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Coconut Grove housing prices rise despite uncertainty

Residential real estate prices in Coconut Grove continue to climb as buyers seek out this community for its acclaimed schools, high elevation, shopping centers and dining destinations.

Despite the global uncertainty caused by the coronavirus, real estate prices in the Grove have only increased since this time last year, while total sales have hardly dipped.

Michael Light, founder of Douglas Elliman affiliate The Light Group, told Miami Today that, as of May 29, 168 sales had closed in Coconut Grove this year, only five fewer than the 173 reported at this time last year. In addition, he continued, the total monetary volume of sales this year was $171,512,551, compared with $146,912,982 in 2019.

According to Mr. Light, there has also been a 20.2% increase in average sales price over the past year. While the average sale in 2019 closed at $849,208, he said, 2020 has seen this number increase to $1,020,908. The average sale price per square foot has risen 2.6% as well, from $423.60 in 2019 to $434.61 in 2020.

These figures indicate that purchasing a residence in the Grove is becoming more expensive, especially when it comes to single-family homes. Nathan Zeder, a broker-associate with the Coldwell Banker affiliated Jills Zeder group, said that of 135 single-family homes currently for sale in Coconut Grove, only 35 are listed under $1 million.

In fact, according to the David Siddons Group’s “Q1 2020 Miami Real Estate Report: 5 Hottest Miami Real Estate Markets That Sell” analysis, the market for homes in Coconut Grove under $2 million is one of the best in Miami. “The housing market (for single-family homes) is very strong,” said David Siddons, president of the group, which is also a Douglas Elliman affiliate, “when a good product comes up, it’s gone.”

Riley Smith, president of Berkshire Hathaway affiliate The Riley Smith Group, also told Miami Today that single-family homes under $1 million were in high demand and hard to come by. “The entry level (price point) for a house that doesn’t need too much renovation is around $800,000 right now,” he said.

According to Mr. Siddons, much of the single-family housing market in the Grove is being driven by families, who flock to the neighborhood for its acclaimed public and private schools. For example, in 2020 ranked Ransom Everglades School in Coconut Grove the #25 “Best College Prep School” in the country and the #1 “Best Private High School” in Florida.

Aside from its schools, realtors say families and residents are attracted to the Grove for a number of reasons, some of which are environmental. According to Mr. Light, Coconut Grove has the largest tree canopy in southern Florida as well as one of the highest elevations in Miami, sitting at, on average, 14 feet above sea level.

Joe Higgins, a broker for Grove Town Properties, told Miami Today that the Grove’s unique vibe and location had much to do with its success. “It’s easy to sell Coconut Grove,” he said. “It’s just a dynamic and cool place to live; it’s very artsy, it’s very bohemian and laid back.”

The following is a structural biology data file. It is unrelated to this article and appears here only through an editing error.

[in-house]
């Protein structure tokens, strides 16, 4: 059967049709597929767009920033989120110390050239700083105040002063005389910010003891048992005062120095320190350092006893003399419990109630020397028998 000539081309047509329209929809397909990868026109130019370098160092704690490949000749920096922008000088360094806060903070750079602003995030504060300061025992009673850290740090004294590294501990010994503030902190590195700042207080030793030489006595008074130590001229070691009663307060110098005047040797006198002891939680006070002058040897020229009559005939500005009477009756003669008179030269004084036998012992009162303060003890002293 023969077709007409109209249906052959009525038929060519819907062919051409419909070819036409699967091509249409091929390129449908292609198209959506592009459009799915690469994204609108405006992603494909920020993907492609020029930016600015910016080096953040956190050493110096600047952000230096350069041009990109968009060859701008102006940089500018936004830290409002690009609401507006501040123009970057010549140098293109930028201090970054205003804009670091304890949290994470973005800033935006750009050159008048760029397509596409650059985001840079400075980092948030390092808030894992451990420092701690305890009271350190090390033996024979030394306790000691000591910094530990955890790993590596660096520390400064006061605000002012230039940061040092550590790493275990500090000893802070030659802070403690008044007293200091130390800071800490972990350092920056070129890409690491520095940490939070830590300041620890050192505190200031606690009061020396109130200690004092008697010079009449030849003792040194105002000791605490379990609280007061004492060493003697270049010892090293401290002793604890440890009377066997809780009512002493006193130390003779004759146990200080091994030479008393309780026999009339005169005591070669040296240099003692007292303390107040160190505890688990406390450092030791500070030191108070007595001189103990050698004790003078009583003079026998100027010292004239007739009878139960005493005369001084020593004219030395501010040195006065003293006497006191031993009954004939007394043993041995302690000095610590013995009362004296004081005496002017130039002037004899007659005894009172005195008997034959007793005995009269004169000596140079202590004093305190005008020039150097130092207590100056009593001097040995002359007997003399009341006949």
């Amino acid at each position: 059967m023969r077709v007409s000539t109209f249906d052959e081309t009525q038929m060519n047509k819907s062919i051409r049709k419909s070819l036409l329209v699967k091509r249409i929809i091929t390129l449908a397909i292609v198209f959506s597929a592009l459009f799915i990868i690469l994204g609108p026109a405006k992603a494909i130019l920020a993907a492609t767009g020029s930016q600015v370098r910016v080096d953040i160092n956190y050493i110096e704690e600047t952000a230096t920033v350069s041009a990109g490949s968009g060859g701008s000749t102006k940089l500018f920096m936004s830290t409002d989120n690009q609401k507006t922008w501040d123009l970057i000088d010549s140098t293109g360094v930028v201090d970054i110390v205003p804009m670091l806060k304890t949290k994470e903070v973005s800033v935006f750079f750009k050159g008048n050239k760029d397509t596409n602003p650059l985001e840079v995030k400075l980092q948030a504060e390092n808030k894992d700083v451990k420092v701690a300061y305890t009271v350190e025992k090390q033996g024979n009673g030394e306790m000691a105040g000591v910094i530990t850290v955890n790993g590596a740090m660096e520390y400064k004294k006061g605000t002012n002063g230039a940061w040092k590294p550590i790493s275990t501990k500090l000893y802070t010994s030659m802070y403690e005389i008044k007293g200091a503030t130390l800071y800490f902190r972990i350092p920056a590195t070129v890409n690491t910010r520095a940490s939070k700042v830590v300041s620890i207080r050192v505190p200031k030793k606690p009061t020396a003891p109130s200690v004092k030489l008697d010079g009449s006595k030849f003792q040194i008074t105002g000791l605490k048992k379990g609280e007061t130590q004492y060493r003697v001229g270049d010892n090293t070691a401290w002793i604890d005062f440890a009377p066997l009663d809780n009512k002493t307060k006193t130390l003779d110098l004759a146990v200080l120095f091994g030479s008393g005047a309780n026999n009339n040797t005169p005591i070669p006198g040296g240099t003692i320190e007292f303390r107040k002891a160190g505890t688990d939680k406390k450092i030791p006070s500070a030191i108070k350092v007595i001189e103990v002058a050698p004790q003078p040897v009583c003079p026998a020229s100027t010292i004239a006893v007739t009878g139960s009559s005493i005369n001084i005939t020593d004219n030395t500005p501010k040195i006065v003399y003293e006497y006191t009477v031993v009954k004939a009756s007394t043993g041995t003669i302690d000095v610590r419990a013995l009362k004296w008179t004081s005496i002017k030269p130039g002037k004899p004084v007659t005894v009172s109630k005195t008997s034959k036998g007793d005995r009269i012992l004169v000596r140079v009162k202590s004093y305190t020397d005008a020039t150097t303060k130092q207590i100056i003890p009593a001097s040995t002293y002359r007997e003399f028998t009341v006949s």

“It’s one thing compounded on another with the Grove,” said Mr. Light, “between the shopping, dining, walkability, parks and marinas.” According to Mr. Light, the Grove boasts over 40 restaurants and no chain eateries.

While these factors have played a role in the continued residential price increase in Coconut Grove, Mr. Higgins said buyers with budgets well under $1 million could still find a home in the area, be it a condo, townhouse or single-family home.

“If you really want to be in Coconut Grove,” he said, “you could definitely find a one-bedroom condo for less than $175,000.” As far as townhomes are concerned, Mr. Higgins said the “sweet spot” for one of these dwellings was around $725,000 for a three-bedroom. In addition, he said, a single-family “starter home” that may need some renovation could go for around $600,000 or even less.

Indeed, Mr. Smith said the Grove is home to multiple properties in need of renovation. However, he said he believed many buyers, particularly those from out of town, favored move-in ready homes. “People are looking for new construction or move-in ready,” he said. “It seems like people coming from somewhere else don’t have the appetite to renovate.”

Both Mr. Smith and Mr. Siddons acknowledged an influx of out-of-state buyers relocating for a number of reasons, including better tax rates and highly-rated schools.

While Mr. Zeder said we could only wait and see where the Coconut Grove market is headed, he said he remained cautiously optimistic about the area. “I have nothing but great expectations for the Grove,” he said. “It’s an amazing area, in an amazing location, and it doesn’t have a lot of land. Generally speaking, when you don’t have a lot of supply it becomes very intriguing for buyers.”

Mr Light, whose own office is at Cocowalk in the Grove, concluded, “My wife and I have lived here for ten years, and we would never leave.”

Written by Kylea Henseler on June 2, 2020

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